a computer-generated image of the external scene topography from the perspective of the flight deck that is derived from aircraft attitude, high-precision navigation solution, and database of terrain, obstacles and relevant cultural features.
Synthetic vision system
an electronic means to display a synthetic vision image of the external scene topography to the flight crew.
Takeoff power for reciprocating engines
the brake horsepower that is developed under standard sea level conditions, and under the maximum conditions of crankshaft rotational speed and engine manifold pressure approved for the normal takeoff, and limited in continuous use to the period of time shown in the approved engine specification
Takeoff power for turbine engines
the brake horsepower that is developed under static conditions at a specified altitude and atmospheric temperature, and under the maximum conditions of rotor shaft rotational speed and gas temperature approved for the normal takeoff, and limited in continuous use to the period of time shown in the approved engine specification.
Takeoff safety speed
a referenced airspeed obtained after lift-off at which the required one-engine-inoperative climb performance can be achieved.
Takeoff thrust, with respect to turbine engines
the jet thrust that is developed under static conditions at a specific altitude and atmospheric temperature under the maximum conditions of rotorshaft rotational speed and gas temperature approved for the normal takeoff, and limited in continuous use to the period of time shown in the approved engine specification.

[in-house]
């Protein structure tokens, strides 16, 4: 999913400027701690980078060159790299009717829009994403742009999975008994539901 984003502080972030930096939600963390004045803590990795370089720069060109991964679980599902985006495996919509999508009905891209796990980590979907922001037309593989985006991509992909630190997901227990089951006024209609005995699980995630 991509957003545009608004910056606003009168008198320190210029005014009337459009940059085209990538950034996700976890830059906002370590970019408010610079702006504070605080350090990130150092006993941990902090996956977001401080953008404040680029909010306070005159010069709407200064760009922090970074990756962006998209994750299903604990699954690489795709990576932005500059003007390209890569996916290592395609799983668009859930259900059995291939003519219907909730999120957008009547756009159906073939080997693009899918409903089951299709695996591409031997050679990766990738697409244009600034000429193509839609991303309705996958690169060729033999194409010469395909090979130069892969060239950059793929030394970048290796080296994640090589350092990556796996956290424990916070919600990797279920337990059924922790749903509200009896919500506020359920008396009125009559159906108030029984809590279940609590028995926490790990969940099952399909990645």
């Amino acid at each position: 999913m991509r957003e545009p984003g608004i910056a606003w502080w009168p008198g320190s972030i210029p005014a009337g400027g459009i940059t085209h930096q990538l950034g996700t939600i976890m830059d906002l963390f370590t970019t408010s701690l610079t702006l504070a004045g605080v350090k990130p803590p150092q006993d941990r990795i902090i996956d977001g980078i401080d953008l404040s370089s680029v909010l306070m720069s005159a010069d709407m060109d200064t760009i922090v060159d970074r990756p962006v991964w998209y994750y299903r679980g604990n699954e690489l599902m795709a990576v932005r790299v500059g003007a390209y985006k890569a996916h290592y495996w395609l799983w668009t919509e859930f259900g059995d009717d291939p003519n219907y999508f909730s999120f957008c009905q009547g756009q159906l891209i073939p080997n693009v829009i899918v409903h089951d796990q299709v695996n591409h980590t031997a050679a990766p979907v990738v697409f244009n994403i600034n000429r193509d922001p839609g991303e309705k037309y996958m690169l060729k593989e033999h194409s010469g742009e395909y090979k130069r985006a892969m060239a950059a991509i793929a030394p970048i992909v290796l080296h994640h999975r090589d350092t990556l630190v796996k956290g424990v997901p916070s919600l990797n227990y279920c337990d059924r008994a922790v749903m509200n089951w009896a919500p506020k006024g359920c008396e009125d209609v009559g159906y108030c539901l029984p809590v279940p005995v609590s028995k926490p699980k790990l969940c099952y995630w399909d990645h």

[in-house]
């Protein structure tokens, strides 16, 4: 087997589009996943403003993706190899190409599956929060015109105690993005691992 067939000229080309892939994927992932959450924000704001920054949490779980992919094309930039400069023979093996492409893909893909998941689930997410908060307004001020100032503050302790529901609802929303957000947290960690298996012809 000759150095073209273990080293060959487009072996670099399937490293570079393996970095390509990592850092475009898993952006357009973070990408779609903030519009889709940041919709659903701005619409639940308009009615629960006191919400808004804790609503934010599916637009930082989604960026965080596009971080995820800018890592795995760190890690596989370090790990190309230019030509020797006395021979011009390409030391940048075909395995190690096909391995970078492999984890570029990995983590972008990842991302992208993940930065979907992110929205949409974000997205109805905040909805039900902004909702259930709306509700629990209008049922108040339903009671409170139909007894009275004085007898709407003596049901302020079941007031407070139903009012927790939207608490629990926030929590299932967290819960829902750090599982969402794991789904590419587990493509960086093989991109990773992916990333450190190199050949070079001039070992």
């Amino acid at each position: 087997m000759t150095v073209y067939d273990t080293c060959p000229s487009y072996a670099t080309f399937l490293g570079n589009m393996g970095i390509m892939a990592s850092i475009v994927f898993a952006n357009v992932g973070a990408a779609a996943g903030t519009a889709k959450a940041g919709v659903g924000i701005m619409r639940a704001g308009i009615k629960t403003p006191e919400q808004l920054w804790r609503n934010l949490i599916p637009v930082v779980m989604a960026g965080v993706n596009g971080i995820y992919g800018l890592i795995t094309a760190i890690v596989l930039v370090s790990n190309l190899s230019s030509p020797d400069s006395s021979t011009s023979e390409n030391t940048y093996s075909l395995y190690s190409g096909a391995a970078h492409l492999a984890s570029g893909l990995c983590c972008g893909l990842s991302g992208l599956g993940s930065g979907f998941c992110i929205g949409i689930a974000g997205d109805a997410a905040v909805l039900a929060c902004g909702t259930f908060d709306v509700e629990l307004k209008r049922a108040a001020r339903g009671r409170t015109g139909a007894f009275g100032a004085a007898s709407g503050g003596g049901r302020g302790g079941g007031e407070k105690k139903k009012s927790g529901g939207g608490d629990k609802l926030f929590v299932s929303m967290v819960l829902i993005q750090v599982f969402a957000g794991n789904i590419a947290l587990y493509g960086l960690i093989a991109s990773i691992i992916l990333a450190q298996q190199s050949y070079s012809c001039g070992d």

Tandem wing configuration
a configuration having two wings of similar span, mounted in tandem.
traffic collision avoidance system
Time in service, with respect to maintenance time records
the time from the moment an aircraft leaves the surface of the earth until it touches it at the next point of landing.
the traffic flow that is prescribed for aircraft landing at, taxiing on, or taking off from, an airport.
the airspeed of an aircraft relative to undisturbed air. Equal to equivalent airspeed multiplied by (ρ0/ρ)1/2.
Type for aircraft engines
those engines which are similar in design.
Type for aircraft
those aircraft which are similar in design.
Type for airmen
a specific make and basic model of aircraft, including modifications thereto that do not change its handling or flight characteristics.
United States, in a geographical sense
(1) the States, the District of Columbia, Puerto Rico, and the possessions, including the territorial waters, and (2) the airspace of those areas.
the operation of an aircraft over-the-top under VFR when it is not being operated on an IFR flight plan.
airspace of defined dimensions, extending from 3 nautical miles outward from the coast of the United States, that contains activity that may be hazardous to nonparticipating aircraft. The purpose of such warning areas is to warn nonparticipating pilots of the potential danger. A warning area may be located over domestic or international waters or both.
a powered aircraft with a framed pivoting wing and a fuselage controllable only in pitch and roll by the pilot's ability to change the aircraft's center of gravity with respect to the wing. Flight control of the aircraft depends on the wing's ability to flexibly deform rather than the use of control surfaces.
Winglet or tip fin
an out-of-plane surface extending from a lifting surface. The surface may or may not have control surfaces.